Is Homecoming Really Worth It?
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I’ve been in a state of turmoil since the word ‘homecoming’ first circulated the hallways. Every hallway and commons area, the word ‘homecoming’ lingers in the air, left behind from a rushed conversation about last minute plans, or something somewhat like an afterthought about the celebrating and whatnot. Naturally, my introverted self deemed it best to expel the idea of a social gathering with music from this decade and people I didn’t really know. Yes, I was the girl who called you out on the number of times you said ‘hoco’ or ‘dress’, ‘heels’ or ‘date’, and basically any problem that derived from homecoming. People around me adamantly insisted for me to drop the pseudo maturity and indulge in the spontaneity of last minute hoco prep. One thing that I can say with absolute certainty is that all the planning in the world will not eliminate spontaneity from your day. However, what I’m unsure about is whether or not you proceed to think of it as a good or a bad thing. Your outfit, group, dinner plans, photography sessions – basically everything that you’ve neatly laid out on your agenda will never be executed as such.
Although my decision to actually attend was later than conventional, my brain still managed somehow managed to drift away in class and visualize my finished look. Then proceeded the Pinterest/Tumblr stage, and in my opinion, this was the worst because it’s the most quixotic of them all. Luckily, a few experienced friends snapped me out of this telling me that these looks required skills I never learnt and patience I didn’t have; I followed the advice and dropped the fancy updos and ombre lip shades.
My day kicked off with a great cup of Chai and kisses from my neighbor’s dog – so far so good. Since my plans were so last minute, I hadn’t had the time to purchase a dress. Instead, I borrowed my sister’s, which cost around thirteen bucks: nothing fancy. At my friend’s house with her friends, preparation for the dance went underway and we listened to throwback Miley Cyrus music and made Mimosas – non-alcoholic, of course – with sprite and sliced oranges fitted onto the rims of fancy, yet plastic, tall champagne glasses. Everyone looked their more elegant, poised form with perfect curls and outfits that matched. We took an absurd number of pictures outside to get the perfect Instagram picture, worthy of the ‘hoco 2016’ caption, for every individual in the group. After the shoot we had dinner. Her dad made steaks and her mom had the new china set laid out on the dinner table with cutlery I had no idea how to use, but had fun experimenting with regardless. What I liked most about this part was that everyone got to live their inner royal fantasies, without it being compromising to their personality. For example, the carbonated grape juice we had poured in the wine glasses, started the greatest burp contest I have ever witnessed. This was my favorite part of the night.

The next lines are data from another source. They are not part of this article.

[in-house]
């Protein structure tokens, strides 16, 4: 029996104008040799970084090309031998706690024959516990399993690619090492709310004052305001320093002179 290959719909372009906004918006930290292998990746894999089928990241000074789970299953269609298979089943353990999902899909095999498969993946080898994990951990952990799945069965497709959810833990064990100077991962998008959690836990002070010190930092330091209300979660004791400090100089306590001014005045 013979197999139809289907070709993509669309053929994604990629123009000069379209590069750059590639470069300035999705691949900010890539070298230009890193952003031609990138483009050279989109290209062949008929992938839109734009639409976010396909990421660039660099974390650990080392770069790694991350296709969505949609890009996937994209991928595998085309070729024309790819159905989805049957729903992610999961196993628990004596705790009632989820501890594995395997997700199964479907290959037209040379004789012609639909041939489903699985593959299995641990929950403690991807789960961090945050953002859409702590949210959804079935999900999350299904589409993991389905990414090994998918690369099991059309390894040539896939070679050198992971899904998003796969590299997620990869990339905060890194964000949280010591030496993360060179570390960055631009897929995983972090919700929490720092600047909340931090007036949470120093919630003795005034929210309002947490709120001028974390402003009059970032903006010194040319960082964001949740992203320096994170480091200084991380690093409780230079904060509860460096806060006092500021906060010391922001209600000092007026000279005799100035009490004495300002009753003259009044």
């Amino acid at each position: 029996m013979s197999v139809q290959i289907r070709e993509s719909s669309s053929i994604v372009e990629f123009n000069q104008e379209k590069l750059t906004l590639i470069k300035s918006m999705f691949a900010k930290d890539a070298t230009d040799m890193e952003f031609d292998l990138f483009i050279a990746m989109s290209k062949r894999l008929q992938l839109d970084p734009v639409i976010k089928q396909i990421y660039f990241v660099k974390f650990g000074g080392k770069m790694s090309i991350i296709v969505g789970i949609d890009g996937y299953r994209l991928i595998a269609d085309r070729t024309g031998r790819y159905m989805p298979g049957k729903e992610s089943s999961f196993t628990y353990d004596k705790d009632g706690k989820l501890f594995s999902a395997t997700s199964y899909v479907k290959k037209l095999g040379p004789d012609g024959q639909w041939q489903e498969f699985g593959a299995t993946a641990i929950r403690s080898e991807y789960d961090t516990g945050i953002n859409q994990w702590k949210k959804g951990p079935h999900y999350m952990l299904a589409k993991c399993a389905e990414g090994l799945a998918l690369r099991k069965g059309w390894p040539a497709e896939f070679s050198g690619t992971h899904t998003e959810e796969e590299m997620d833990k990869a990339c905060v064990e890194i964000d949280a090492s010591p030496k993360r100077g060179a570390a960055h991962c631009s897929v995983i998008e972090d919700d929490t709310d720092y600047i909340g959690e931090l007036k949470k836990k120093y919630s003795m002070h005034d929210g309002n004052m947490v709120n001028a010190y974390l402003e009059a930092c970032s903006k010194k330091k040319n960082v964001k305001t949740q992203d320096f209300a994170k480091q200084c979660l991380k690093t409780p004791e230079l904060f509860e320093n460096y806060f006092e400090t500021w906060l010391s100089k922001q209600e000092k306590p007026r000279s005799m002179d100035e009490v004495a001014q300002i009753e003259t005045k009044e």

I won’t lie and say that the actual process of getting to homecoming is not a pleasant experience; wearing a nice dress is great but within the short span of getting out of the house and to the car had me feel like I was dying of a frost bite. I don’t know how but I survived and made it to school. (Quick disclaimer, but I am originally from the equator hence – I’m perpetually cold). Regretting my decision to go, I tried integrating with the crowd that was dancing right up by the stage. It started with awkward, frequent, and unintentional eye contact with classmates I never talked to, transitioning into abrupt bouncing of the knees, to some arm movement, to just being tired and wanting to binge watch Stranger Things for the third time, to becoming revitalized when a familiar song played. I couldn’t decide if I wanted the sweet relief of taking my heels off or touching the ice-cold ground. I chose the former. I was beginning to regret the whole night until when the song ‘Low’ by ‘T-Pain’ played. My friend and I locked eyes while containing excitement because we both knew that our bedroom routine was about to lose its exclusivity. For such moments, the cold stopped mattering and so did the cute boy who may or may not have been judging my dancing or asynchronous singing. These moments tended to be quite frequent at homecoming for me.
In conclusion, I don’t think homecoming is for everyone. I see myself in a lot of places being way more comfortable than homecoming and chances are so do you. But a month ago, I didn’t see myself even going but I did, and I had fun, and I may even go again. The holistic experience is much more complex than the clichéd photoshoots and social media tags by which you judge the dance. You really need to go once to decipher for yourself whether Homecoming is really worth it for you.